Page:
Dear Rick Santorum: Please stop distorting Perry's record on immigration

Santorum is absolutely correct about one thing: Barack Obama would not have supported the plan, which would have liberalized health-insurance regulations in Texas, allowing insurance companies — private companies — to write policies on both sides of the border, and to write policies that cover medical procedures on both sides of the border. Which is to say, Santorum was giving Perry grief for having the audacity to suggest that insurance companies ought to be allowed to sell insurance to whom they please and where they please, that consumers ought to have more choices, and that we can alleviate the costs of providing health care to the uninsured by letting markets work. No doubt Barack Obama would be opposed — but why is Rick Santorum? Two possible answers to that question: 1. He is engaging in cheap demagoguery. 2. He has no idea what he is talking about.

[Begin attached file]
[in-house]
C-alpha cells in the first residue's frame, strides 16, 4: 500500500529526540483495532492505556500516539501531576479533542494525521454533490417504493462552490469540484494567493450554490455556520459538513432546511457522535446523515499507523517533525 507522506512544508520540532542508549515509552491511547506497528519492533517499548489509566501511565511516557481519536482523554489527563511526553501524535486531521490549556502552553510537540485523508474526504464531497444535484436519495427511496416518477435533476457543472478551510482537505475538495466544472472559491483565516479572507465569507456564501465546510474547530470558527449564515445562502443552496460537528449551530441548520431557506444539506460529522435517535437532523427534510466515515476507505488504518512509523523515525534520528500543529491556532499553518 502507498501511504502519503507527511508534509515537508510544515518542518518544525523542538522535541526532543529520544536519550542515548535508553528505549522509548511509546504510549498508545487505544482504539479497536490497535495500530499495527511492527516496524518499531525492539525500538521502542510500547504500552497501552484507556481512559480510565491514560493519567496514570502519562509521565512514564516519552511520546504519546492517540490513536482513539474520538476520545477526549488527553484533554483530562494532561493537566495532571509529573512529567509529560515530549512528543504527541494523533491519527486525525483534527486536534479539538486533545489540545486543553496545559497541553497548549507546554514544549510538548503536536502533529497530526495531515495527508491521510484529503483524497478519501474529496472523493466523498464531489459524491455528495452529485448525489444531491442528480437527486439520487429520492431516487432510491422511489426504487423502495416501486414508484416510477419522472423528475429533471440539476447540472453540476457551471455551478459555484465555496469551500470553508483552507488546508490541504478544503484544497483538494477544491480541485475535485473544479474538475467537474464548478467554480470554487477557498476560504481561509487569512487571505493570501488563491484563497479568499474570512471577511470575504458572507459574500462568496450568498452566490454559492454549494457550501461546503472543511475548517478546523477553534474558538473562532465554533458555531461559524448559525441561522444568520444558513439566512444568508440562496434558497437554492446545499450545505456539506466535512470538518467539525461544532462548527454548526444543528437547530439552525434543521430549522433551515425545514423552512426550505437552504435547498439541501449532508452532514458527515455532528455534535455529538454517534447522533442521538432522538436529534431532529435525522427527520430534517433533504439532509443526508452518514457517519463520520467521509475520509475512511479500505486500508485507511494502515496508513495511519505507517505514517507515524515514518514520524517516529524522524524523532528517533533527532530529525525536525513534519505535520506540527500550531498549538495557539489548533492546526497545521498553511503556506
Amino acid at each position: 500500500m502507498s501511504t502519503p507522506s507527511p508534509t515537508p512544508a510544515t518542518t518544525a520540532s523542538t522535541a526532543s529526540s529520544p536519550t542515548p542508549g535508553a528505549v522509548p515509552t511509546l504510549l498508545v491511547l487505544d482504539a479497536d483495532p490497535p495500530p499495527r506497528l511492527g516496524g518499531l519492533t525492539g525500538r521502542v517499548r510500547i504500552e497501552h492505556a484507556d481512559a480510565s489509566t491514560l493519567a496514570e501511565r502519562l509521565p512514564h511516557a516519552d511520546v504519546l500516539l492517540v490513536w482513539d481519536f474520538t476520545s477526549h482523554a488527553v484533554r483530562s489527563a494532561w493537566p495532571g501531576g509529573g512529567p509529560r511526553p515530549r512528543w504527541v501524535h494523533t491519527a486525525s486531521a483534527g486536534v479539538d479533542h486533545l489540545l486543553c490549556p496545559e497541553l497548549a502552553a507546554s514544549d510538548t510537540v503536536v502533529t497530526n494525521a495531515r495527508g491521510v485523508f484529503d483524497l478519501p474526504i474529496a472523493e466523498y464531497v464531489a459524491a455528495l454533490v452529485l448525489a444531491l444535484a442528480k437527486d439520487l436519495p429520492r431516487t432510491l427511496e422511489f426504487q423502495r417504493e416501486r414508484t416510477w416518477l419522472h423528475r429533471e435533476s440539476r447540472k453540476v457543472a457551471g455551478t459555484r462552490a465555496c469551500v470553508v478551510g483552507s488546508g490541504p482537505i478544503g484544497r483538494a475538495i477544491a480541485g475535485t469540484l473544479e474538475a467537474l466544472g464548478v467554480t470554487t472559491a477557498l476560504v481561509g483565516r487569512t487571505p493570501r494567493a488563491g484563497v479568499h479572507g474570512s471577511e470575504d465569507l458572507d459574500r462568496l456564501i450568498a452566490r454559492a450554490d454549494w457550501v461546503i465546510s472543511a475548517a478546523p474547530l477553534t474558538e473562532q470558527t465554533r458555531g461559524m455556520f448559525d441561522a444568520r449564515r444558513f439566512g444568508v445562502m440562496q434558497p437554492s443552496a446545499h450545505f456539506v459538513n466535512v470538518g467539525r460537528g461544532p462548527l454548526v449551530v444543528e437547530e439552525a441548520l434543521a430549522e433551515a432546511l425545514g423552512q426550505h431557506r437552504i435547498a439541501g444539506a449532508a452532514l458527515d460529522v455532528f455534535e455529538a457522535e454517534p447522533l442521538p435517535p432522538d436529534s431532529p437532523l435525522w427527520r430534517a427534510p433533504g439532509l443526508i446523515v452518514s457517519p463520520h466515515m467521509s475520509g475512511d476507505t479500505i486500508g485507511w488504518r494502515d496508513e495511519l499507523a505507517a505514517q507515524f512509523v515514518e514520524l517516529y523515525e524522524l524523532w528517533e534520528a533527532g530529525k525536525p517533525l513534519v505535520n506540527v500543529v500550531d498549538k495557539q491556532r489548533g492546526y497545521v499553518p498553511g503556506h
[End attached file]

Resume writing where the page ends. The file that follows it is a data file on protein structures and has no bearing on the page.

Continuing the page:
Texas has more than a thousand miles of border with Mexico, and it has many thousands of people who have ties to both countries: Mexican nationals who live in Texas, U.S. nationals who live in Mexico, people who live in one country but have family in the other, people who travel daily between the countries, etc. Illegal immigrants are, of course, a part of the picture, but they are not the entire picture. There are more than 1 million people who live on one side of the border and work — legally — on the other side. Let’s say you’re a Mexican national working in Laredo, Texas, with a wife and children in Nuevo Laredo, Mexico. You can buy health insurance for yourself through an employer-provided plan — but not for your wife and children, and not a plan that covers expenses for treatment in Mexico if you get sick or injured while you are there. Health insurance that doesn’t cover you where you are, or that excludes your family, is not terribly useful. And if those uninsured spouses and children get sick or injured, whose emergency rooms are they going to end up in? Mexico’s? Probably not.